I would say the chickens did better in the snow than they have done in this heat. They learned to put aside differences and snuggle together for warmth. Two of my roosters had tiny spots of black on the very tips of their large combs. I think this was frostbite. As soon as the weather improved, the spots went away, so no permanent damage was done. The hens started laying only every other day or so but I expected that.

    If I had to do this past Winter all over again, I would have gotten electricity out the the run for a heat lamp for those coldest days. Carrying milk jugs of hot water outside was a bit of a pain, but a heated waterer would have taken care of that.

    I think the biggest thing to remember is being able to open the door or gate to get to the birds to bring them food and water. This might mean going outside to shovel when you'd rather be inside warm!
  7. Orchid

    Orchid Songster

    May 10, 2010
    North Central MN
    I'm laughing...just a little bit, mind you [​IMG]...because being from Minnesota, well, it seems only natural that everything and anything be buried in snow for part of the year. [​IMG]

    I have an A frame type run and I plan to sheet the sloped sides with plastic, leaving the end open and a small portion at the top ridge for ventilation, so it won't condense and drip on the chickens. That way I can easily scrape off any snow that might not slide off the plastic and keep a nice hay covered floor for them in the run. The coop itself is up on legs and to get into it I open one side of the roof, so I'm definitely going to have to keep up on the snow removal there.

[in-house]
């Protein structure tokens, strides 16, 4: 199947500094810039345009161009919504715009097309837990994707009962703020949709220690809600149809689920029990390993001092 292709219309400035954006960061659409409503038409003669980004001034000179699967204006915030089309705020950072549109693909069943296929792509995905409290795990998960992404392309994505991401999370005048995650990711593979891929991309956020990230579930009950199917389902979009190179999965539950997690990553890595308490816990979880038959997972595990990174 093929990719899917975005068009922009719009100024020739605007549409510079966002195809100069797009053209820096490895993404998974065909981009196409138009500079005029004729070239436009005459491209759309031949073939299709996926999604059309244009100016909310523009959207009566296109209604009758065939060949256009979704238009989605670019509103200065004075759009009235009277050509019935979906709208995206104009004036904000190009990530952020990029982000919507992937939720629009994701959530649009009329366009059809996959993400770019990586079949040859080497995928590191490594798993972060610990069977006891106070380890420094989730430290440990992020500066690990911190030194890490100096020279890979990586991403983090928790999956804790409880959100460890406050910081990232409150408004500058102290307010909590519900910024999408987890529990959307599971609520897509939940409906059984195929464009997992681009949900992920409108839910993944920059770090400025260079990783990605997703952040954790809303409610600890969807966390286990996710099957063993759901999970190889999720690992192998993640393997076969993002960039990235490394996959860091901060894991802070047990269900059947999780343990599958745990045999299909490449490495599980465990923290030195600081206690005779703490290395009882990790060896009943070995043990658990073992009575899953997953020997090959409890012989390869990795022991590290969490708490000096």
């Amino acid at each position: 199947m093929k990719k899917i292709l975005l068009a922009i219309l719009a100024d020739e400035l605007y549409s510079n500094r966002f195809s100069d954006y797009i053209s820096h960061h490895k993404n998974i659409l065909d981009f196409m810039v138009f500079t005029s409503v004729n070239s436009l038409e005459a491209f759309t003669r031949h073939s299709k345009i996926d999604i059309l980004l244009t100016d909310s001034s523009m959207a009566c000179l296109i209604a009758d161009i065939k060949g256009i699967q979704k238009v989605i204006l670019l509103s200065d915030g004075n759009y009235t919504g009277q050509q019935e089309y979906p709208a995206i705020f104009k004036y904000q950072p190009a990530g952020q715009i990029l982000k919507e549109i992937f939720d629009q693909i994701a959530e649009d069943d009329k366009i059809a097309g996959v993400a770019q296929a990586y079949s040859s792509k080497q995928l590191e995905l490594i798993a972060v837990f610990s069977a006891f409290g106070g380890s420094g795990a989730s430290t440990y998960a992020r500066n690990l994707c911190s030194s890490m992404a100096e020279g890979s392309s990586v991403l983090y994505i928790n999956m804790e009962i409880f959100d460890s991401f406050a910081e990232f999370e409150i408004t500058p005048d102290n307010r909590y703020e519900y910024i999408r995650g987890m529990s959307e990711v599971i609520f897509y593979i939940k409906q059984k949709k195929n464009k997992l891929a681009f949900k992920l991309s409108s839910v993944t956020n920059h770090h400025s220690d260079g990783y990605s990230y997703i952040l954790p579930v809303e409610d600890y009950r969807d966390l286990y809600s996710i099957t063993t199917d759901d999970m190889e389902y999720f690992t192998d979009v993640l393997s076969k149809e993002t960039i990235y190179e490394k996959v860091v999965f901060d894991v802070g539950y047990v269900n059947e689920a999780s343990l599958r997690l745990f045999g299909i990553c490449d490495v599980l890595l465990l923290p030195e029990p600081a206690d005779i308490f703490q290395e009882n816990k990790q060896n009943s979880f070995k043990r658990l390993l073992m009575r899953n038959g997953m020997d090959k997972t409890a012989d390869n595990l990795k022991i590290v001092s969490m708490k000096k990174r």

Have shovel and sled, will get around the yard somehow! [​IMG]
  8. momofonly

    momofonly In the Brooder

    Aug 30, 2010
    Wow, so many great replies already, thanks! [​IMG] My husband wanted to put in electricity for a lightbulb. We thought that would help a little with the warmth. I should probably mention that I wanted to have a small number, between two and four hens. Would they generate enough heat to keep warm in the coop?

    I can shovel, I'm just worried about the coop being buried before I can shovel it all out. Will they be OK while they wait to get shoveled out?
  9. drumstick diva

    drumstick diva Still crazy after all these years. Premium Member

    Aug 26, 2009
    Out to pasture
    I think one of the most important things is to have a coop/covered run that can withstand the weight of snow (wet snow is very heavy). You can't always get outside to broom the snow off, especially during a blizzard. Last winter I remember several bycers reporting their coop and / or runs just collapsed under the heavy snow and some chickens were crushed etc. If you have a good, solid structure and maybe tarp the sides of the runs I think you will get thru just fine.

    Take the advice of those posting ahead of me about heat lamps and heated waterers and hay bales. Please research the threads on the importance of ventilation in winter, so consensation doesn't form inside the coop and cause frostbite.
  10. joeyg4583

    joeyg4583 Songster

    Mar 26, 2009
    Cedarburg, Wi
    I am worrying about this too. I am researching ways to keep a nipple waterer unfrozen. I think I will also make my run covered. We don't get a lot of snow but I don't want to deal with a messy muddy run when it does. I am also doing sand in my run to help with drainage. Many of the heavy breeds of chickens are well suited for cold weather so I would stick with those breeds if possible.